Emperor Akihito to make last remarks before abdication to end Heisei
TOKYO. KAZINFORM - Emperor Akihito will make final remarks in a ceremony to mark his abdication Tuesday, the first by a Japanese monarch in 202 years, bringing an end to the 30-year Heisei Era under his reign, Kyodo reports.
The 85-year-old emperor's last speech will follow words of gratitude from Prime Minister Shinzo Abe, who will represent the general public, in a ceremony starting at 5 p.m. at the Imperial Palace. The emperor's elder son, Crown Prince Naruhito, 59, will accede to the throne on Wednesday.
Around 300 guests, including Cabinet ministers, the leaders of both Diet chambers and Supreme Court justices as well as prefectural governors are expected to attend the ceremony in the Matsu no Ma state room.
The emperor will formally step down at midnight Tuesday and no longer engage in official duties.
In 1989, Emperor Akihito became the first monarch enthroned under the postwar Constitution that defines the emperor as a "symbol of the state" without any political power.
On Tuesday morning, the emperor performed his last rituals within the palace to ceremonially report his abdication to his ancestors.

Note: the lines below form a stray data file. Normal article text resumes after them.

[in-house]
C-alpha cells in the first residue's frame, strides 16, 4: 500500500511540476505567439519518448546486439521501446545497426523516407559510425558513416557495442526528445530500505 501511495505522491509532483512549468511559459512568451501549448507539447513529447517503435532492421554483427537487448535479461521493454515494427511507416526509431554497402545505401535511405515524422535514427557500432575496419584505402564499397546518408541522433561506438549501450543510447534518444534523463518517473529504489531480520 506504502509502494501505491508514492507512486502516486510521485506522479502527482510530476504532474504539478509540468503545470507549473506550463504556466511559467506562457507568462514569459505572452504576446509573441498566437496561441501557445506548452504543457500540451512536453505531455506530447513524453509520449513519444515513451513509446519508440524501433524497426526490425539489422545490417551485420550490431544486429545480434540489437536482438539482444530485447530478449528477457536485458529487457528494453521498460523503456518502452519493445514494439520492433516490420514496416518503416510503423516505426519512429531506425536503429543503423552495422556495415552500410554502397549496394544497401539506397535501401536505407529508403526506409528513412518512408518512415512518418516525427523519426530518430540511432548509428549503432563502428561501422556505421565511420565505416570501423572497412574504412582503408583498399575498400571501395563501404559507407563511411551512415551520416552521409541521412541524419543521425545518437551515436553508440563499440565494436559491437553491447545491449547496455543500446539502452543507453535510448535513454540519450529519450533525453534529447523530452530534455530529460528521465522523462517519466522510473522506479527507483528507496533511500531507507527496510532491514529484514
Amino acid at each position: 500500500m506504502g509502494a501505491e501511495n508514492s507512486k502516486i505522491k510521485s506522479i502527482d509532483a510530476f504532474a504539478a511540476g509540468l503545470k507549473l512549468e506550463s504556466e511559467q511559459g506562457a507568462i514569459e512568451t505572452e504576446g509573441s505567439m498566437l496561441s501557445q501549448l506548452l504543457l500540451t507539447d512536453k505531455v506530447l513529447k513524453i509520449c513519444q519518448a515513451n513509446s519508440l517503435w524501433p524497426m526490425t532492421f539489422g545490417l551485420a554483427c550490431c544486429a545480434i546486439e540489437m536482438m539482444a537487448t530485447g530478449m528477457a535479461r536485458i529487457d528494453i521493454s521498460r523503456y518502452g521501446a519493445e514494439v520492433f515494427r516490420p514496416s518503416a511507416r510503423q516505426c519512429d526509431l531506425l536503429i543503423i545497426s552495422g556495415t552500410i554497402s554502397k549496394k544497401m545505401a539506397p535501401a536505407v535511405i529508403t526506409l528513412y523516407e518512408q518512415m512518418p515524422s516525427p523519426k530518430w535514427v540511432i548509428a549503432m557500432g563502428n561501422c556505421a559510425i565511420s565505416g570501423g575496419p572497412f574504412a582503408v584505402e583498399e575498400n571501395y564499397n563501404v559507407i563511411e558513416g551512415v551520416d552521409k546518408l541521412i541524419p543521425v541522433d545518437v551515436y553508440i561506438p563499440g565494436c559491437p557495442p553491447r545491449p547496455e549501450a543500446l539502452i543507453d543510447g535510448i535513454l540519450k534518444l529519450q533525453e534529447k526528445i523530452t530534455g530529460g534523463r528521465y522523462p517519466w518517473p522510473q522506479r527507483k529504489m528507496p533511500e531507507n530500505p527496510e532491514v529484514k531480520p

Clad in a dark orange robe, the emperor paid a visit to sanctuaries within the palace precincts, including Kashikodokoro, a shrine dedicated to the Shinto sun goddess Amaterasu, from whom the imperial family is said to be descended.
He read out a statement to report to the ancestors that his abdication ceremony will be held later in the day.
When performing important rituals, a Japanese emperor dons a costume called "Korozen no goho" that dates back to the ninth century.
Some members of the imperial family, including the crown prince and the emperor's younger son Prince Fumihito, 53, and his wife Princess Kiko, 52, also attended the rites that lasted for about an hour.
But Empress Michiko, 84, who is feeling pain in her neck and arms, and Crown Princess Masako, 55, who is suffering from stress-induced illness, did not attend the rituals.
Braving the rain, a number of well-wishers gathered in front of the palace to mark the last day of Heisei, taking commemorative photos and hoping for a glimpse of members of the imperial family entering the palace for the rituals.
On Wednesday, the new emperor will inherit traditional regalia, called "Sanshu no Jingi," including the sacred sword and jewel, as proof of his ascension to the Chrysanthemum Throne in the "Kenji to Shokei no gi" ceremony from 10:30 a.m.
Later in the day, the new emperor will meet Abe and other representatives of the public for the first time since ascending the throne in the "Sokui go Choken no gi" rite beginning at 11:10 a.m.
In 2016, Emperor Akihito indicated his desire to step down in a rare televised video message, citing concern he might not be able to fulfill official duties due to his advanced age. The following year, Japan's Diet enacted one-off legislation enabling him to do so.
Photo credit: AP